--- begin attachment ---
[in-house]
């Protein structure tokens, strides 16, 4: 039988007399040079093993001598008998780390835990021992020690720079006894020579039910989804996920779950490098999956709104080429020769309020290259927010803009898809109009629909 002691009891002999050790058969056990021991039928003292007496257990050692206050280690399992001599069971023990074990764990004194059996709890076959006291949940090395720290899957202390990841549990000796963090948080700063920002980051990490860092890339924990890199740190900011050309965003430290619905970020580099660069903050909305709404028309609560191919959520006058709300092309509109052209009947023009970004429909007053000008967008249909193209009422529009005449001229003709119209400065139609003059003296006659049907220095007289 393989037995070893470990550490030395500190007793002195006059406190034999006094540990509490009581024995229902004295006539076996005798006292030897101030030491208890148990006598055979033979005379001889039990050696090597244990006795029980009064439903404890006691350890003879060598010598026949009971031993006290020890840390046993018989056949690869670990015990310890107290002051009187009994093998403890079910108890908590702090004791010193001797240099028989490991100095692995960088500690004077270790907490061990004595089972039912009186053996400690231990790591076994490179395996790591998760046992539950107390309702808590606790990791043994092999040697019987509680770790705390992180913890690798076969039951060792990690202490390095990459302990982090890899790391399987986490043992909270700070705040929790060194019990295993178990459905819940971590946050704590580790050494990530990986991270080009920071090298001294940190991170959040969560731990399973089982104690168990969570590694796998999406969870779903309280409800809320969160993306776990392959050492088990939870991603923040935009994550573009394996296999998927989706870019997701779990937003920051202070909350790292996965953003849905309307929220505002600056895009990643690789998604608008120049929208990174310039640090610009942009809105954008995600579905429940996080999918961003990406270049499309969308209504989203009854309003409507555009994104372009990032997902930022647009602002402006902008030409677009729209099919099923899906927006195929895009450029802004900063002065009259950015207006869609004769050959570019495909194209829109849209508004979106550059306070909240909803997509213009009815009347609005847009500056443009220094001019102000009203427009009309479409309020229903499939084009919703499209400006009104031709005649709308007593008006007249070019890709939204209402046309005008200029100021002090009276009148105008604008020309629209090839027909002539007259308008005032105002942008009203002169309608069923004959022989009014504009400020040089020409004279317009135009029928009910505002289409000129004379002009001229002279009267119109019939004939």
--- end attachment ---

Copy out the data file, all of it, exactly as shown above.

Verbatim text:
[in-house]
């Protein structure tokens, strides 16, 4: 039988007399040079093993001598008998780390835990021992020690720079006894020579039910989804996920779950490098999956709104080429020769309020290259927010803009898809109009629909 002691009891002999050790058969056990021991039928003292007496257990050692206050280690399992001599069971023990074990764990004194059996709890076959006291949940090395720290899957202390990841549990000796963090948080700063920002980051990490860092890339924990890199740190900011050309965003430290619905970020580099660069903050909305709404028309609560191919959520006058709300092309509109052209009947023009970004429909007053000008967008249909193209009422529009005449001229003709119209400065139609003059003296006659049907220095007289 393989037995070893470990550490030395500190007793002195006059406190034999006094540990509490009581024995229902004295006539076996005798006292030897101030030491208890148990006598055979033979005379001889039990050696090597244990006795029980009064439903404890006691350890003879060598010598026949009971031993006290020890840390046993018989056949690869670990015990310890107290002051009187009994093998403890079910108890908590702090004791010193001797240099028989490991100095692995960088500690004077270790907490061990004595089972039912009186053996400690231990790591076994490179395996790591998760046992539950107390309702808590606790990791043994092999040697019987509680770790705390992180913890690798076969039951060792990690202490390095990459302990982090890899790391399987986490043992909270700070705040929790060194019990295993178990459905819940971590946050704590580790050494990530990986991270080009920071090298001294940190991170959040969560731990399973089982104690168990969570590694796998999406969870779903309280409800809320969160993306776990392959050492088990939870991603923040935009994550573009394996296999998927989706870019997701779990937003920051202070909350790292996965953003849905309307929220505002600056895009990643690789998604608008120049929208990174310039640090610009942009809105954008995600579905429940996080999918961003990406270049499309969308209504989203009854309003409507555009994104372009990032997902930022647009602002402006902008030409677009729209099919099923899906927006195929895009450029802004900063002065009259950015207006869609004769050959570019495909194209829109849209508004979106550059306070909240909803997509213009009815009347609005847009500056443009220094001019102000009203427009009309479409309020229903499939084009919703499209400006009104031709005649709308007593008006007249070019890709939204209402046309005008200029100021002090009276009148105008604008020309629209090839027909002539007259308008005032105002942008009203002169309608069923004959022989009014504009400020040089020409004279317009135009029928009910505002289409000129004379002009001229002279009267119109019939004939």